The spread and intensification of seven-day regimes remains a remarkable and understudied feature of the making of modernity. This essay explores the role of written form in that historical process in the United States during the first half of the nineteenth century, arguing that diaries and newspapers, two literary genres associated with the construction of the day as a measure of temporal significance, also registered and reinforced awareness of the week as a structuring rhythm in ordinary life.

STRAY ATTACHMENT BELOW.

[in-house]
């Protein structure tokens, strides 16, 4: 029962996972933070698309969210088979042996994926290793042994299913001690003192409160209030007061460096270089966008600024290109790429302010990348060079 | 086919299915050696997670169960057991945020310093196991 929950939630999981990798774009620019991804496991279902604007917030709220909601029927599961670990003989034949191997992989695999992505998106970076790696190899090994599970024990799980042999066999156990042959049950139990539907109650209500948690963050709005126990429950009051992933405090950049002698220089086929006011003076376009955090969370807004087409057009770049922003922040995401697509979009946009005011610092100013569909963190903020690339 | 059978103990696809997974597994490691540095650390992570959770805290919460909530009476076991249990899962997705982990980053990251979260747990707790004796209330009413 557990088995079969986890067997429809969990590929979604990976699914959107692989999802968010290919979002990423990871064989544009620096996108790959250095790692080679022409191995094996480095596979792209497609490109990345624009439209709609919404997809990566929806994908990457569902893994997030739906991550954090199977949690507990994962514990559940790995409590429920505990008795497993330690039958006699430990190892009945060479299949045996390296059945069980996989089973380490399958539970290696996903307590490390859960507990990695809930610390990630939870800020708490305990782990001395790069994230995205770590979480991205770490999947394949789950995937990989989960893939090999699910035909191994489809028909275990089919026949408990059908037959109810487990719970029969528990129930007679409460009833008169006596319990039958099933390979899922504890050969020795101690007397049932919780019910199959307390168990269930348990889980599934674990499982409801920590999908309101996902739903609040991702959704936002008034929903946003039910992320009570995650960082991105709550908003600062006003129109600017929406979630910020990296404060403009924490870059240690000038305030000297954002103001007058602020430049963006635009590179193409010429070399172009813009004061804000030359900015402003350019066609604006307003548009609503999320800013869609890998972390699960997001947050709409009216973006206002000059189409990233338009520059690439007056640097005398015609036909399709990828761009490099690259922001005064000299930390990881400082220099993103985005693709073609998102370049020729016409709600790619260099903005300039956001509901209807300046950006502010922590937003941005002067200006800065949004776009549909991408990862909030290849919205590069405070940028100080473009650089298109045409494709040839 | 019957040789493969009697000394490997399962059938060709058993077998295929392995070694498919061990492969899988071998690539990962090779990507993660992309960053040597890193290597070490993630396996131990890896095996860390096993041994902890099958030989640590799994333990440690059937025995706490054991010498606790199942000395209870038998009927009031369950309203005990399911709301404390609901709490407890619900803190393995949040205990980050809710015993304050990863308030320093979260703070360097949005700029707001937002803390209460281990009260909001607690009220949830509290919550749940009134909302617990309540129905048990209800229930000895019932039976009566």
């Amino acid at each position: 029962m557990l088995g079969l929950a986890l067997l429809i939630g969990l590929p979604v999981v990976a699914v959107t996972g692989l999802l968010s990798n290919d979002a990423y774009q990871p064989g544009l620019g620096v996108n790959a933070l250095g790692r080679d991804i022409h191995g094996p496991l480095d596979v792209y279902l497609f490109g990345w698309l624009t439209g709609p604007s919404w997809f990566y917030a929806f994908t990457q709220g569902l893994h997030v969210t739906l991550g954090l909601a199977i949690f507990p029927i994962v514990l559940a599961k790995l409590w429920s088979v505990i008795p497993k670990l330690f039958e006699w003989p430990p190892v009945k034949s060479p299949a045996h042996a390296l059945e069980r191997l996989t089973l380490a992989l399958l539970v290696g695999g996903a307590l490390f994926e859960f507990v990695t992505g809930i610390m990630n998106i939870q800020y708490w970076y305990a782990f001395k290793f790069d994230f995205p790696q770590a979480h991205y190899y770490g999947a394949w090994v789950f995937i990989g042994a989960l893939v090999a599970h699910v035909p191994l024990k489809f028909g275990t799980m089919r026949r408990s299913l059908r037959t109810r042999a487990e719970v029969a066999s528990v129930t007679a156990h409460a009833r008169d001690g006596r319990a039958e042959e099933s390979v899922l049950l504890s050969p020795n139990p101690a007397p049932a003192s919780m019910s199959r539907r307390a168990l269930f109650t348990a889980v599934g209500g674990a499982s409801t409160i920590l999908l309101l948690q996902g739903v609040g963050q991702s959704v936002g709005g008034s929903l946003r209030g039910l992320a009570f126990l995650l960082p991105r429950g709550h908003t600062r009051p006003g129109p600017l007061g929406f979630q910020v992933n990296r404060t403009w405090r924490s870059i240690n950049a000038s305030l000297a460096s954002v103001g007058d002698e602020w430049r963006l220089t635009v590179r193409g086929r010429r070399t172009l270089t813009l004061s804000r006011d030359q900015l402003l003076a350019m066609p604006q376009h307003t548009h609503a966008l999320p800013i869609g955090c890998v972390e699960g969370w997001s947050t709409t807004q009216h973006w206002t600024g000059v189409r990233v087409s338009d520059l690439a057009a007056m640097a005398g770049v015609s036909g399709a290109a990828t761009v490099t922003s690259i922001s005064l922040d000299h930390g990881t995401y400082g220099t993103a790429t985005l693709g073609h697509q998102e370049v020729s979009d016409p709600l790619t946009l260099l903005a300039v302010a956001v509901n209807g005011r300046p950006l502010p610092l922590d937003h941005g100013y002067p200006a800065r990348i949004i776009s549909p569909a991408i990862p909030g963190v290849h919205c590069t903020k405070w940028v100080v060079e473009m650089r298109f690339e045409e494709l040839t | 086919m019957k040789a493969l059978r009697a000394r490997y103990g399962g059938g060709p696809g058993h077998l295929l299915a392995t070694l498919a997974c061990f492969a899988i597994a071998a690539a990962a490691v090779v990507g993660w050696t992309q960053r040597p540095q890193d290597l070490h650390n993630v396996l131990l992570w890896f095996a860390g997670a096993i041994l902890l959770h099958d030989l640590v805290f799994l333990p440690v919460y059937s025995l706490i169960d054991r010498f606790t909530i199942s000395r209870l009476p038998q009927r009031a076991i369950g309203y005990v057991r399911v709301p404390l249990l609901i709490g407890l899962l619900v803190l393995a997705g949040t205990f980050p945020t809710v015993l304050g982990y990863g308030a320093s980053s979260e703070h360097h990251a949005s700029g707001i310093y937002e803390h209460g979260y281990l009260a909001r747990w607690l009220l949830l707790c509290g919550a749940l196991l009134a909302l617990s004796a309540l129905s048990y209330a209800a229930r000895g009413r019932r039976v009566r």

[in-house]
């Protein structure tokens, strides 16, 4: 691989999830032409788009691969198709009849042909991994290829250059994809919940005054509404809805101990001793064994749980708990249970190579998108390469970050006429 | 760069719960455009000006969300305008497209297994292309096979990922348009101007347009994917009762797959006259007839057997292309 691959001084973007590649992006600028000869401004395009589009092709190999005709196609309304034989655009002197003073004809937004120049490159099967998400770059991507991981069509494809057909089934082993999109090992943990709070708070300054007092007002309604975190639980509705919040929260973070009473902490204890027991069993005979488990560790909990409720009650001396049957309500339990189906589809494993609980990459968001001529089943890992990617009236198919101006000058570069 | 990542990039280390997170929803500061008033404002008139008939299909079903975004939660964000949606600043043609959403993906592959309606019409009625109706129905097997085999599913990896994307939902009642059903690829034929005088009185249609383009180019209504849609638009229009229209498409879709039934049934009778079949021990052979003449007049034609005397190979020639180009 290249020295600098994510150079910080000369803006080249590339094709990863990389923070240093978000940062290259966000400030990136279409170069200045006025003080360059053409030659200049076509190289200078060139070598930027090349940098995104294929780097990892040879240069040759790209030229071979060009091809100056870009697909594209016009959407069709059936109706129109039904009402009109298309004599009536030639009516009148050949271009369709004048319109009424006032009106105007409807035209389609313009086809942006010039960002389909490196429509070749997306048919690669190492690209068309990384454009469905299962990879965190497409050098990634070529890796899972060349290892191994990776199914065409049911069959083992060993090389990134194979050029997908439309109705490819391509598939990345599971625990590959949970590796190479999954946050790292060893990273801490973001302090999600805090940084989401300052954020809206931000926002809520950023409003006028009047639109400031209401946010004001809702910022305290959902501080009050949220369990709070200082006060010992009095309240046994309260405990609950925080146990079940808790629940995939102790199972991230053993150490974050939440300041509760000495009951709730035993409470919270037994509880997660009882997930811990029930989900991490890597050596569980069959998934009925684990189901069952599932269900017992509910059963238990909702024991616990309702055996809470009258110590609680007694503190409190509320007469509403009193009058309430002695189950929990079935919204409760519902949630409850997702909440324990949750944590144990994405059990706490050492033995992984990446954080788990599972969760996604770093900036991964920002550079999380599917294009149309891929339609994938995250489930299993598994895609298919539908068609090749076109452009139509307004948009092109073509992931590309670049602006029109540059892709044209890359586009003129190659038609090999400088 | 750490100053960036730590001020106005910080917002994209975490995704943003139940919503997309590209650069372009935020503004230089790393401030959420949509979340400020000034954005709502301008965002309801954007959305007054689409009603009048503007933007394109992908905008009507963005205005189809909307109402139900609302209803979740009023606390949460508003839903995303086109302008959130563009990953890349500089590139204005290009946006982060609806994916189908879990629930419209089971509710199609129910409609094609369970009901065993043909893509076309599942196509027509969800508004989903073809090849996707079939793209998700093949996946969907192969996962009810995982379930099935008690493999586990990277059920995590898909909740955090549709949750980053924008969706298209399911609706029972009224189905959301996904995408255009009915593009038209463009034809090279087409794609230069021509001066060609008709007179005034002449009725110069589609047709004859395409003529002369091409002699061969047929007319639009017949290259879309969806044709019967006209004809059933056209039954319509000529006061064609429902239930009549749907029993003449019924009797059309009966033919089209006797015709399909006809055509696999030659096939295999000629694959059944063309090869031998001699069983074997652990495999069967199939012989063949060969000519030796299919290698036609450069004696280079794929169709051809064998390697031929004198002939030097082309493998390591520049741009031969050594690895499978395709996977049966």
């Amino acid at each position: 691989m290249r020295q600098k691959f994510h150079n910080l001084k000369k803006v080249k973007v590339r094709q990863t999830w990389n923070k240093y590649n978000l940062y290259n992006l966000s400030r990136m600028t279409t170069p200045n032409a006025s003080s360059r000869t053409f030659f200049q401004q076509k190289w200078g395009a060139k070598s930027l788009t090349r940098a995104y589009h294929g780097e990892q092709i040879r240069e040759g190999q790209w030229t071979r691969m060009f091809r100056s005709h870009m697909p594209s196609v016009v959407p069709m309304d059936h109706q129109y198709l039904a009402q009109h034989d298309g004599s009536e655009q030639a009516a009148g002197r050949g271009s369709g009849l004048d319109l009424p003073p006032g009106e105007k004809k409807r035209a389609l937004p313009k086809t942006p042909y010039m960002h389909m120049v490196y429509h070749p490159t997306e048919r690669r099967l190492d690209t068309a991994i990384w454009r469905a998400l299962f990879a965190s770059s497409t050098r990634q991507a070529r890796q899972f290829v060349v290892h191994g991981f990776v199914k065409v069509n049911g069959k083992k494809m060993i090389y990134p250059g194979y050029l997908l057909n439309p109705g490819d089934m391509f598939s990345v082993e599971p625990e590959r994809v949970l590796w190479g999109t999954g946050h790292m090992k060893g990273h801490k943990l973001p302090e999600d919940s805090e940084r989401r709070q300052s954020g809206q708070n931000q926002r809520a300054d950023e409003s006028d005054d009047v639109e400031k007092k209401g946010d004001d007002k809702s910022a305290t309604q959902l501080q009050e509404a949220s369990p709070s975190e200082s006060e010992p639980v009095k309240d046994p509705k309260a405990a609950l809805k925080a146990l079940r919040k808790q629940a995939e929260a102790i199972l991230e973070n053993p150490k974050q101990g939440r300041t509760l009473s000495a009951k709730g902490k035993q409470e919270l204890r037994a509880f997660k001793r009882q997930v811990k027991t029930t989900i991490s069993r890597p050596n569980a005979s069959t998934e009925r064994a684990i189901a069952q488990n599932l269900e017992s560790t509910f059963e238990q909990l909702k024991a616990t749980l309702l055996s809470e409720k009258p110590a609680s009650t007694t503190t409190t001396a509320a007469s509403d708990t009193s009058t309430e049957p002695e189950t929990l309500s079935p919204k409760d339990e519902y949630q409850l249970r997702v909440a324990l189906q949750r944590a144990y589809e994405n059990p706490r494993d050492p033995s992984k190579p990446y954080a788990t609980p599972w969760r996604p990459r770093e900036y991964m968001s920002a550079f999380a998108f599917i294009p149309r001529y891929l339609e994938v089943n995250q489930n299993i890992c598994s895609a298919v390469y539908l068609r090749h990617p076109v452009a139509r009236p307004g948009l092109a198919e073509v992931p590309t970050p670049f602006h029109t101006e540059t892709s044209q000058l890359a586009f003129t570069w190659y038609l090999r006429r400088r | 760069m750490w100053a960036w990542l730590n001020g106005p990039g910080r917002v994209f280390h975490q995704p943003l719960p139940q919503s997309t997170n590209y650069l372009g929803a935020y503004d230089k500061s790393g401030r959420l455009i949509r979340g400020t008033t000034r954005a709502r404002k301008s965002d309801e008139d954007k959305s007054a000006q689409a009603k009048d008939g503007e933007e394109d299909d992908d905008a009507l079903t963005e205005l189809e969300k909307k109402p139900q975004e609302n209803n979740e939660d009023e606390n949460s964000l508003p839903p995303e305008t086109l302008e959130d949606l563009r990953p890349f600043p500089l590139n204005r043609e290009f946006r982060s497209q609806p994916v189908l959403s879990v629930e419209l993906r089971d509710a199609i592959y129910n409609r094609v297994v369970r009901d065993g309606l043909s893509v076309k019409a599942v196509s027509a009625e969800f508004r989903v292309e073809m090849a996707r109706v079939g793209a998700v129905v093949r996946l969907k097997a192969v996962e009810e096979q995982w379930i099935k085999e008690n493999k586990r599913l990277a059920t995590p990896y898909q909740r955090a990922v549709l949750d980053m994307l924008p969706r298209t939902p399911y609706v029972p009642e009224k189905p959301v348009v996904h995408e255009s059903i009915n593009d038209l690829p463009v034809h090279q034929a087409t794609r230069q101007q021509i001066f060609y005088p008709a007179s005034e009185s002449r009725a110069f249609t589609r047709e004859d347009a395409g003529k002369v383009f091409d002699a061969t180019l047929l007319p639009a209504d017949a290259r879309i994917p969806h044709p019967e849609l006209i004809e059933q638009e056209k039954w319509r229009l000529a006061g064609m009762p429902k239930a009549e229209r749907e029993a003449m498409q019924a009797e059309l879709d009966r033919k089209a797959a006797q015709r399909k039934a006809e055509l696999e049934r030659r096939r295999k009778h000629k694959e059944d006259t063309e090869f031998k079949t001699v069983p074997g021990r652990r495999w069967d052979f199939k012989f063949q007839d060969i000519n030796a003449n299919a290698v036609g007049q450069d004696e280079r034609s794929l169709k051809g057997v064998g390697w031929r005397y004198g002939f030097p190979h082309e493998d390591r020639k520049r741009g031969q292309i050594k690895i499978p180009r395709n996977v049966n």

Research Article| August 01 2015
Hebdomadal Form: Diaries, News, and the Shape of the Modern Week
Representations (2015) 131 (1): 52–67.
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David Henkin; Hebdomadal Form: Diaries, News, and the Shape of the Modern Week. Representations 1 August 2015; 131 (1): 52–67. doi: https://doi.org/10.1525/rep.2015.131.1.52
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